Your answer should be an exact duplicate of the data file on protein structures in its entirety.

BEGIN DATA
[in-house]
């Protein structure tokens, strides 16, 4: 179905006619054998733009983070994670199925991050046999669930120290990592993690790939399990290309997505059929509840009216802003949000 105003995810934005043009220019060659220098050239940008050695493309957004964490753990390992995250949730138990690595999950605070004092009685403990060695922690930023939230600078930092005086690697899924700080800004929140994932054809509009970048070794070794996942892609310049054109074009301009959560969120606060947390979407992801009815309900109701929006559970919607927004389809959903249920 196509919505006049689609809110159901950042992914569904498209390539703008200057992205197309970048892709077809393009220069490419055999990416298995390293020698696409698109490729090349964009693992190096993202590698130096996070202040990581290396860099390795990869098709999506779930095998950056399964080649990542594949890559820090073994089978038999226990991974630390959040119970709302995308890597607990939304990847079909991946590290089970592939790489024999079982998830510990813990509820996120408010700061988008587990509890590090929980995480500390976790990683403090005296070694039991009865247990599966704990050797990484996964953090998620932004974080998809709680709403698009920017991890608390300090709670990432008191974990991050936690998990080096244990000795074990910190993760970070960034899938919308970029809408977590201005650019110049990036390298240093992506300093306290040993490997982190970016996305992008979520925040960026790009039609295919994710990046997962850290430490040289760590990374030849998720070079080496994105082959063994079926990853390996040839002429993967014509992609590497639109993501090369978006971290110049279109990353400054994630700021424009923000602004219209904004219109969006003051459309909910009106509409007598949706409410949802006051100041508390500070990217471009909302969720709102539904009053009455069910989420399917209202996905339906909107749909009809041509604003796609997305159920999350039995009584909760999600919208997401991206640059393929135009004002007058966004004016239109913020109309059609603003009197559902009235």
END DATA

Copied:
[in-house]
């Protein structure tokens, strides 16, 4: 179905006619054998733009983070994670199925991050046999669930120290990592993690790939399990290309997505059929509840009216802003949000 105003995810934005043009220019060659220098050239940008050695493309957004964490753990390992995250949730138990690595999950605070004092009685403990060695922690930023939230600078930092005086690697899924700080800004929140994932054809509009970048070794070794996942892609310049054109074009301009959560969120606060947390979407992801009815309900109701929006559970919607927004389809959903249920 196509919505006049689609809110159901950042992914569904498209390539703008200057992205197309970048892709077809393009220069490419055999990416298995390293020698696409698109490729090349964009693992190096993202590698130096996070202040990581290396860099390795990869098709999506779930095998950056399964080649990542594949890559820090073994089978038999226990991974630390959040119970709302995308890597607990939304990847079909991946590290089970592939790489024999079982998830510990813990509820996120408010700061988008587990509890590090929980995480500390976790990683403090005296070694039991009865247990599966704990050797990484996964953090998620932004974080998809709680709403698009920017991890608390300090709670990432008191974990991050936690998990080096244990000795074990910190993760970070960034899938919308970029809408977590201005650019110049990036390298240093992506300093306290040993490997982190970016996305992008979520925040960026790009039609295919994710990046997962850290430490040289760590990374030849998720070079080496994105082959063994079926990853390996040839002429993967014509992609590497639109993501090369978006971290110049279109990353400054994630700021424009923000602004219209904004219109969006003051459309909910009106509409007598949706409410949802006051100041508390500070990217471009909302969720709102539904009053009455069910989420399917209202996905339906909107749909009809041509604003796609997305159920999350039995009584909760999600919208997401991206640059393929135009004002007058966004004016239109913020109309059609603003009197559902009235």